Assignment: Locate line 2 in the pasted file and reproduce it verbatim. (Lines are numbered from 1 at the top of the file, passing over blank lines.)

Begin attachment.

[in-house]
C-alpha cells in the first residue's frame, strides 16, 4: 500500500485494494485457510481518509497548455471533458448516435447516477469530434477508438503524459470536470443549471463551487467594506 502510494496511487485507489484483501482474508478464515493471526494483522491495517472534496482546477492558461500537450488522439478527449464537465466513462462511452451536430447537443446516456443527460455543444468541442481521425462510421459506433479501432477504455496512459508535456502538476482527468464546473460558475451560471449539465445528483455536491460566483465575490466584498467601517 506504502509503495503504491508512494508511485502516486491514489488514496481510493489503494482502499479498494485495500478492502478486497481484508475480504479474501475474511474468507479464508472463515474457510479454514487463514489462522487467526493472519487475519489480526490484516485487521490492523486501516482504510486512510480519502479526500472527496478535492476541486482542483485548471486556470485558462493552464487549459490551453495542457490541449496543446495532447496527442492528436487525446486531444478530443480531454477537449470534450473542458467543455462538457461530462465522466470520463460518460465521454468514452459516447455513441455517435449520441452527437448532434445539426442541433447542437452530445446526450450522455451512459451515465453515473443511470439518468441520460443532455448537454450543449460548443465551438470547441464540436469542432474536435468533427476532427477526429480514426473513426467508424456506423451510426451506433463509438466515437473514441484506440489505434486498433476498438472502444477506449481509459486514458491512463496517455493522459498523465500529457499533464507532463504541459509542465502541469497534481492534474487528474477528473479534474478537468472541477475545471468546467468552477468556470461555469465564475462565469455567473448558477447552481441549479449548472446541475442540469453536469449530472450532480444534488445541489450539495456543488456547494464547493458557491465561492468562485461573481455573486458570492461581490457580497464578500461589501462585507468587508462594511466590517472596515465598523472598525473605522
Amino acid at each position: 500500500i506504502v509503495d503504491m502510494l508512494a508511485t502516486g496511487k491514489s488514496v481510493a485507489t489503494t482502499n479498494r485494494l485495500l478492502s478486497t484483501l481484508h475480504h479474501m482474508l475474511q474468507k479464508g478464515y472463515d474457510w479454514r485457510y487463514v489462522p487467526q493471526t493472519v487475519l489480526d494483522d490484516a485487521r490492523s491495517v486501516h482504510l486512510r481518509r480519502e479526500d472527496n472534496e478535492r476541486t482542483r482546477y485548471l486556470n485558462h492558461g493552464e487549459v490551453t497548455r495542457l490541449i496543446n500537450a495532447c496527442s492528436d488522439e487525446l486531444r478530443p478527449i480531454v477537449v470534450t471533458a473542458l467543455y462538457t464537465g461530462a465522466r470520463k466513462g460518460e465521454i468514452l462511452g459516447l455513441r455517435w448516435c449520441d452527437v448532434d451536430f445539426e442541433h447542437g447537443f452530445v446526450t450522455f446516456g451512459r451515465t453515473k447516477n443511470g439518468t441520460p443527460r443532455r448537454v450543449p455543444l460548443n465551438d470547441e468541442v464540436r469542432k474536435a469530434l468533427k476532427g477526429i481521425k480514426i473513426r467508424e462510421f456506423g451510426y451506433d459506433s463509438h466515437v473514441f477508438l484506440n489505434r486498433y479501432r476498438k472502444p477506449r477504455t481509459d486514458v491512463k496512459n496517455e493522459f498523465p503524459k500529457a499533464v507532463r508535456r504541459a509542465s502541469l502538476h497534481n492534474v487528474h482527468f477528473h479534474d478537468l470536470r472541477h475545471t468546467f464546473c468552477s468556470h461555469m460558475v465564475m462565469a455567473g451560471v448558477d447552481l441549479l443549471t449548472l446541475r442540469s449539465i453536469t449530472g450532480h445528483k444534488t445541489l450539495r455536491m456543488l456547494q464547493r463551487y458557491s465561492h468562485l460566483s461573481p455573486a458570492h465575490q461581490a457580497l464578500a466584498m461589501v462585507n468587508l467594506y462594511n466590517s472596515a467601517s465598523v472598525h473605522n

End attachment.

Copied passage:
C-alpha cells in the first residue's frame, strides 16, 4: 500500500485494494485457510481518509497548455471533458448516435447516477469530434477508438503524459470536470443549471463551487467594506 502510494496511487485507489484483501482474508478464515493471526494483522491495517472534496482546477492558461500537450488522439478527449464537465466513462462511452451536430447537443446516456443527460455543444468541442481521425462510421459506433479501432477504455496512459508535456502538476482527468464546473460558475451560471449539465445528483455536491460566483465575490466584498467601517 506504502509503495503504491508512494508511485502516486491514489488514496481510493489503494482502499479498494485495500478492502478486497481484508475480504479474501475474511474468507479464508472463515474457510479454514487463514489462522487467526493472519487475519489480526490484516485487521490492523486501516482504510486512510480519502479526500472527496478535492476541486482542483485548471486556470485558462493552464487549459490551453495542457490541449496543446495532447496527442492528436487525446486531444478530443480531454477537449470534450473542458467543455462538457461530462465522466470520463460518460465521454468514452459516447455513441455517435449520441452527437448532434445539426442541433447542437452530445446526450450522455451512459451515465453515473443511470439518468441520460443532455448537454450543449460548443465551438470547441464540436469542432474536435468533427476532427477526429480514426473513426467508424456506423451510426451506433463509438466515437473514441484506440489505434486498433476498438472502444477506449481509459486514458491512463496517455493522459498523465500529457499533464507532463504541459509542465502541469497534481492534474487528474477528473479534474478537468472541477475545471468546467468552477468556470461555469465564475462565469455567473448558477447552481441549479449548472446541475442540469453536469449530472450532480444534488445541489450539495456543488456547494464547493458557491465561492468562485461573481455573486458570492461581490457580497464578500461589501462585507468587508462594511466590517472596515465598523472598525473605522